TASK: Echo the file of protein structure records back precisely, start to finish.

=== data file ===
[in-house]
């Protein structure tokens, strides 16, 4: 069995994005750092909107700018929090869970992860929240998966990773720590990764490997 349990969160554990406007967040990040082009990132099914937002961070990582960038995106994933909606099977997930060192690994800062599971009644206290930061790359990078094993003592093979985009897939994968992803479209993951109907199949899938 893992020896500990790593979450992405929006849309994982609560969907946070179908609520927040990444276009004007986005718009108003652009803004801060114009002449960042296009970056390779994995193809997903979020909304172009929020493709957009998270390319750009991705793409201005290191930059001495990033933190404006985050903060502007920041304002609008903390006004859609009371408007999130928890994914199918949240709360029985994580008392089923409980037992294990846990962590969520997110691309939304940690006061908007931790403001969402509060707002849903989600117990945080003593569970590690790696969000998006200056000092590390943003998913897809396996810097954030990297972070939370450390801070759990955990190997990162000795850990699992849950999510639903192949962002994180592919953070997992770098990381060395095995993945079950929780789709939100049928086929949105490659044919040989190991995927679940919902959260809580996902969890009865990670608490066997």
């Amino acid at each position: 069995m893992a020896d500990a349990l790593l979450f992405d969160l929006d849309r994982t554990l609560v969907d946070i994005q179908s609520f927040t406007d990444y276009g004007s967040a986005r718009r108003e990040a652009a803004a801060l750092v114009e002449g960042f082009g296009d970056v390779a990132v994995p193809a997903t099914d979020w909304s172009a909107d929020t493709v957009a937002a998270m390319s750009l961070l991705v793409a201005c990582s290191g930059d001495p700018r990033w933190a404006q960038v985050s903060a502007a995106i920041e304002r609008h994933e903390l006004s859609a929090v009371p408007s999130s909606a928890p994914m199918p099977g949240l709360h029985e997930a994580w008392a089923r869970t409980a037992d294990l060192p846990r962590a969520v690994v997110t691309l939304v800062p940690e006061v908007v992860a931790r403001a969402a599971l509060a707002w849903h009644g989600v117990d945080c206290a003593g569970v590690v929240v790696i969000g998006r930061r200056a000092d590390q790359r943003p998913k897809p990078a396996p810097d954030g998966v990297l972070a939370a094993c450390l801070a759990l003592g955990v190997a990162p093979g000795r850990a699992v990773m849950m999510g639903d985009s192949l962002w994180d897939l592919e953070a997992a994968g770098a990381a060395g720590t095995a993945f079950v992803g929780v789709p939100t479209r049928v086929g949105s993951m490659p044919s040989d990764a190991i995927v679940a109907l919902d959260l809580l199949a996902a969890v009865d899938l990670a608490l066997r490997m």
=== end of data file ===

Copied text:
[in-house]
């Protein structure tokens, strides 16, 4: 069995994005750092909107700018929090869970992860929240998966990773720590990764490997 349990969160554990406007967040990040082009990132099914937002961070990582960038995106994933909606099977997930060192690994800062599971009644206290930061790359990078094993003592093979985009897939994968992803479209993951109907199949899938 893992020896500990790593979450992405929006849309994982609560969907946070179908609520927040990444276009004007986005718009108003652009803004801060114009002449960042296009970056390779994995193809997903979020909304172009929020493709957009998270390319750009991705793409201005290191930059001495990033933190404006985050903060502007920041304002609008903390006004859609009371408007999130928890994914199918949240709360029985994580008392089923409980037992294990846990962590969520997110691309939304940690006061908007931790403001969402509060707002849903989600117990945080003593569970590690790696969000998006200056000092590390943003998913897809396996810097954030990297972070939370450390801070759990955990190997990162000795850990699992849950999510639903192949962002994180592919953070997992770098990381060395095995993945079950929780789709939100049928086929949105490659044919040989190991995927679940919902959260809580996902969890009865990670608490066997």
């Amino acid at each position: 069995m893992a020896d500990a349990l790593l979450f992405d969160l929006d849309r994982t554990l609560v969907d946070i994005q179908s609520f927040t406007d990444y276009g004007s967040a986005r718009r108003e990040a652009a803004a801060l750092v114009e002449g960042f082009g296009d970056v390779a990132v994995p193809a997903t099914d979020w909304s172009a909107d929020t493709v957009a937002a998270m390319s750009l961070l991705v793409a201005c990582s290191g930059d001495p700018r990033w933190a404006q960038v985050s903060a502007a995106i920041e304002r609008h994933e903390l006004s859609a929090v009371p408007s999130s909606a928890p994914m199918p099977g949240l709360h029985e997930a994580w008392a089923r869970t409980a037992d294990l060192p846990r962590a969520v690994v997110t691309l939304v800062p940690e006061v908007v992860a931790r403001a969402a599971l509060a707002w849903h009644g989600v117990d945080c206290a003593g569970v590690v929240v790696i969000g998006r930061r200056a000092d590390q790359r943003p998913k897809p990078a396996p810097d954030g998966v990297l972070a939370a094993c450390l801070a759990l003592g955990v190997a990162p093979g000795r850990a699992v990773m849950m999510g639903d985009s192949l962002w994180d897939l592919e953070a997992a994968g770098a990381a060395g720590t095995a993945f079950v992803g929780v789709p939100t479209r049928v086929g949105s993951m490659p044919s040989d990764a190991i995927v679940a109907l919902d959260l809580l199949a996902a969890v009865d899938l990670a608490l066997r490997m």